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Nigelthorn Malware Infects Over 100,000 Systems

A newly discovered malware family capable of credential theft, cryptomining, click fraud, and other nefarious actions has already infected over 100,000 computers, Radware reveals.

A newly discovered malware family capable of credential theft, cryptomining, click fraud, and other nefarious actions has already infected over 100,000 computers, Radware reveals.

Dubbed Nigelthorn because it abuses a Google Chrome extension called Nigelify, the malware is propagating via socially-engineered links on Facebook. The group behind the campaign has been active since at least March 2018 and has already managed to infect users in 100 countries.

Victims are redirected to a fake YouTube page that asks them to install a Chrome extension to play the video. Once they accept the installation, the malicious extension is added to their browser, and the machine is enrolled in the botnet.

Impacting both Windows and Linux machines, the malware depends on Chrome, which suggests that those who do not use this browser are not at risk, the security researchers point out.

The actor behind the campaign uses the Bitly URL shortening service when redirecting victims to Facebook to trick users into revealing their login credentials. Based on statistics from Bitly and the Chrome web store, Radware determined that 75% of the infections occurred in the Philippines, Venezuela and Ecuador, with the remaining 25% distributed over 97 other countries.

In order to bypass Google’s validation checks, the malware developers created copies of legitimate extensions and injected a short, obfuscated malicious script into them, to start the malware operation.

“To date, Radware’s research group has observed seven of these malicious extensions, of which it appears four have been identified and blocked by Google’s security algorithms. Nigelify and PwnerLike remain active,” the security researchers note.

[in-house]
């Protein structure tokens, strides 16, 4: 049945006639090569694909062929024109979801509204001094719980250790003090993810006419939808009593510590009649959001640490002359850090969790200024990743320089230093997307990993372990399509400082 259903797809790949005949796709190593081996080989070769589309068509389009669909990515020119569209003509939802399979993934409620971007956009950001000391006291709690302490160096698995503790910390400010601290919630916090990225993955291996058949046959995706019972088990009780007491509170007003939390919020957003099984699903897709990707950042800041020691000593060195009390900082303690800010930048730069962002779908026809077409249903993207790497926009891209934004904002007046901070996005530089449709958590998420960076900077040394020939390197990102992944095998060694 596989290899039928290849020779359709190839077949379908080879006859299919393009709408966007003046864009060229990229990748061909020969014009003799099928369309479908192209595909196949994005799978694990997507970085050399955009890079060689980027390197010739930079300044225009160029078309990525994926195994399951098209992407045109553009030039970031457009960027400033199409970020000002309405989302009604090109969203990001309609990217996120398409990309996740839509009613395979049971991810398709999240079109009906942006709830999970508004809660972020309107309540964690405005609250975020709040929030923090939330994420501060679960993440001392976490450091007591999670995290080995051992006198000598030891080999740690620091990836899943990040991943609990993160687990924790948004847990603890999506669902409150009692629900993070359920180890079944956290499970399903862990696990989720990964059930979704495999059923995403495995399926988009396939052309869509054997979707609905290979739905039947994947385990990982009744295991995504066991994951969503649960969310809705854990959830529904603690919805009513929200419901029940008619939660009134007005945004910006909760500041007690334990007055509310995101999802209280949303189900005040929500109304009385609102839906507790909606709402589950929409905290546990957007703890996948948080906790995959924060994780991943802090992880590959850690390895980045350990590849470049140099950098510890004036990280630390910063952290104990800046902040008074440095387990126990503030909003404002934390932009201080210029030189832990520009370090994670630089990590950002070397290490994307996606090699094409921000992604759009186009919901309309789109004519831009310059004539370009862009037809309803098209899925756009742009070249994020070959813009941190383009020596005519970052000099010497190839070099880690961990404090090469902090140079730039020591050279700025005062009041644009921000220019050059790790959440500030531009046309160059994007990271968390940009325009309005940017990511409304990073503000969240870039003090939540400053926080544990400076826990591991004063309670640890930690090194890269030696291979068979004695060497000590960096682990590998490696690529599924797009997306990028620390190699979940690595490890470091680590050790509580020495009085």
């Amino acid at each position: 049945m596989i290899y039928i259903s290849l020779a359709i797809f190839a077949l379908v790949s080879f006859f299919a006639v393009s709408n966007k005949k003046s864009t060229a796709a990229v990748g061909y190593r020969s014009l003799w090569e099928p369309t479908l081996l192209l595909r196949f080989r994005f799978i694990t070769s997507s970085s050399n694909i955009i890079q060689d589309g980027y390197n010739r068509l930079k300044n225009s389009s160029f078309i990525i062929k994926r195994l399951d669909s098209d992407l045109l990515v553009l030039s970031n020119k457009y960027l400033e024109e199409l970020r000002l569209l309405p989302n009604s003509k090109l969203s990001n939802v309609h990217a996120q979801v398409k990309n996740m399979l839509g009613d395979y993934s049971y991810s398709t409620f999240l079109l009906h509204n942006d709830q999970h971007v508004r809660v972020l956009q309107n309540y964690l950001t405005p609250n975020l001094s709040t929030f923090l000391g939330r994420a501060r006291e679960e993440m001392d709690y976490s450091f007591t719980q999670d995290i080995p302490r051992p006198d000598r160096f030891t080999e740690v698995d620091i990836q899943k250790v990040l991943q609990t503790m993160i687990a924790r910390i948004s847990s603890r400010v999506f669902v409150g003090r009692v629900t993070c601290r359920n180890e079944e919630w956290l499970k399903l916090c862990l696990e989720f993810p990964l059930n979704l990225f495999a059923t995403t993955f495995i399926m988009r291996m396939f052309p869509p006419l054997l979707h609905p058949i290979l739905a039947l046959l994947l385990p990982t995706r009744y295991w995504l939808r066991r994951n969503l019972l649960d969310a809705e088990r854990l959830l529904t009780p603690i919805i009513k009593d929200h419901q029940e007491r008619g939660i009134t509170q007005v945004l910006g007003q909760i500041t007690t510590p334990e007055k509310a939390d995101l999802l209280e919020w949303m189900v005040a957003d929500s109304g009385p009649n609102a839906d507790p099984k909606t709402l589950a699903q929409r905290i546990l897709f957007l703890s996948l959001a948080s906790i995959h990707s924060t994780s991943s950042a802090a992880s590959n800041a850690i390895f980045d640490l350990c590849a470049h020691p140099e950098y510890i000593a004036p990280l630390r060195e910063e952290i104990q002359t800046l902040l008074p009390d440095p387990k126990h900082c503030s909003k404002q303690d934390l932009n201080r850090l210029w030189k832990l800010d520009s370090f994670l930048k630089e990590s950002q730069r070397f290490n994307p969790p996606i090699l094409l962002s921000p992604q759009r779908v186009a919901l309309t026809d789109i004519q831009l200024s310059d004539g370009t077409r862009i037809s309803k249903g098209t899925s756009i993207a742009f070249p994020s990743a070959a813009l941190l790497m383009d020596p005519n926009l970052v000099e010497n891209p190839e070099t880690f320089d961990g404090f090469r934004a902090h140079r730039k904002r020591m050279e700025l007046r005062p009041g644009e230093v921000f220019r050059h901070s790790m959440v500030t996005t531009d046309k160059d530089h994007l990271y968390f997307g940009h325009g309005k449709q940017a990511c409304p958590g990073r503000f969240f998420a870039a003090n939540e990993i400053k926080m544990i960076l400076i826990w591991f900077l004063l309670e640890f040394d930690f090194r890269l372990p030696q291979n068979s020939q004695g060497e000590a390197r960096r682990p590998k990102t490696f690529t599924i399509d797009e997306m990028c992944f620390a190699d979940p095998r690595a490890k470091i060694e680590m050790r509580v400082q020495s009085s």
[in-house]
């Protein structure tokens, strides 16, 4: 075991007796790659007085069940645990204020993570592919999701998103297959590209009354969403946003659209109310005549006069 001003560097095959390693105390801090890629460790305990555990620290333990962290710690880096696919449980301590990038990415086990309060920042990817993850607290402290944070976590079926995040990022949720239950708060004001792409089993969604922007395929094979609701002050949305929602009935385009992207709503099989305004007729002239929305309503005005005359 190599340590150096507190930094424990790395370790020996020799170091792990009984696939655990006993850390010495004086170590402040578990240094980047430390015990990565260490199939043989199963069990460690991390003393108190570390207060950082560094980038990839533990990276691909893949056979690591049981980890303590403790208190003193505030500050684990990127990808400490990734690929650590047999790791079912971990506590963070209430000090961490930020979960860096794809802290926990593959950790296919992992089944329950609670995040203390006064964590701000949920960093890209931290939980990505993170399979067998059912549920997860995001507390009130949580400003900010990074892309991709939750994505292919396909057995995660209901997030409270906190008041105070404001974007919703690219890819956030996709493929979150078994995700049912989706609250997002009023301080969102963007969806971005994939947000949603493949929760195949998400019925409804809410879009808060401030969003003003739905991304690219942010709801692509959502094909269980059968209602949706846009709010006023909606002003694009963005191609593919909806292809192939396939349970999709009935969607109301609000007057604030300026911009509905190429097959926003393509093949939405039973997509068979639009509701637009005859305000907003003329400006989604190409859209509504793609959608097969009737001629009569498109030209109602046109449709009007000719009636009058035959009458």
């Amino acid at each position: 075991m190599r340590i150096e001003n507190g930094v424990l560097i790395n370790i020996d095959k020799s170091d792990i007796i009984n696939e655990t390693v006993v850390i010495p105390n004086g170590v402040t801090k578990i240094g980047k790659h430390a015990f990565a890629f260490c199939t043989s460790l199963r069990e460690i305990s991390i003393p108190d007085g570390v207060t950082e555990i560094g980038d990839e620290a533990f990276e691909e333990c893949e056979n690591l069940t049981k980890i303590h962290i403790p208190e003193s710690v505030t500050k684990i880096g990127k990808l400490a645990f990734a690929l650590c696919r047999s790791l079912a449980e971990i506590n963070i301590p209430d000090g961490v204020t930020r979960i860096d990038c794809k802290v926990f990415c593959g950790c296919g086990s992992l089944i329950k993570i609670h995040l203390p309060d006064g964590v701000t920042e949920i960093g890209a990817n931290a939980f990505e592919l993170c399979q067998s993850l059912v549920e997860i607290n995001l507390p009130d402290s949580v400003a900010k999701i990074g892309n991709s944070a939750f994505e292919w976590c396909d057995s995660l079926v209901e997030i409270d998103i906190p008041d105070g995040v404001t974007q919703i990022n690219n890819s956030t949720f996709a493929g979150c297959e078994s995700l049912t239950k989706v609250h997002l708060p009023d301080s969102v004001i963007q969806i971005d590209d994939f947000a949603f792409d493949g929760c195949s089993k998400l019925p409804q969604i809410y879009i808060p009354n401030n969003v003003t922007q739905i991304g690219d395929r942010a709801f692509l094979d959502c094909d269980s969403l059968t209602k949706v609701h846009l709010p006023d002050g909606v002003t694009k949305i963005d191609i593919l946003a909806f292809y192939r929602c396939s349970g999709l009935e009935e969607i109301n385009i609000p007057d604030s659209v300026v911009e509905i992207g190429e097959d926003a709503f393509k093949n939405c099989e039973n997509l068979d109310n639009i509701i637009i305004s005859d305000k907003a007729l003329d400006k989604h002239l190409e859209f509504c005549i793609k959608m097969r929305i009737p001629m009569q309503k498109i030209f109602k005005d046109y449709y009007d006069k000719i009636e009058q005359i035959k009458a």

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When the extension is installed, a malicious JavaScript is executed to download the initial malware configuration from the command and control (C&C) server, after which a set of requests is deployed.

The Nigelthorn malware itself is focused on stealing Facebook login credentials and Instagram cookies. It also redirects users to a Facebook API to generate an access token that is then sent to the C&C.

The stolen credentials are used for propagation, to spread the malicious link to the user’s network either via messages in Facebook Messenger, or via a new post that includes tags for up to 50 contacts. Should any of the victim’s contacts click on the link, the infection process is repeated.

The ma
lware also downloads a cryptomining tool to the victim’s machine. A publicly available browser-mining tool is used for this, downloaded from external sites that the group controls. Over the past several days, the actor was observed attempting to mine Monero, Bytecoin and Electroneum, all of which require CPU power to mine.

Persistence is achieved through closing the extensions tab if the user attempts to access it, and through downloading URI Regex from the C&C and blocking users from accessing Facebook and Chrome cleanup tools or from making edits, deleting posts, and posting comments.

A YouTube plugin is downloaded and executed, after which the malware attempts to access the URI “/php3/youtube.php” on the C&C to receive commands to watch, like, or comment on a video, or to subscribe to the page. These actions are likely an attempt to receive payments from YouTube.

“As this malware spreads, the group will continue to try to identify new ways to utilize the stolen assets. Such groups continuously create new malware and mutations to bypass security controls. Radware recommends individuals and organizations update their current password and only download applications from trusted sources,” the researchers conclude.

Related: Google Bans Crypto-Mining Chrome Extensions

Written By

Ionut Arghire is an international correspondent for SecurityWeek.

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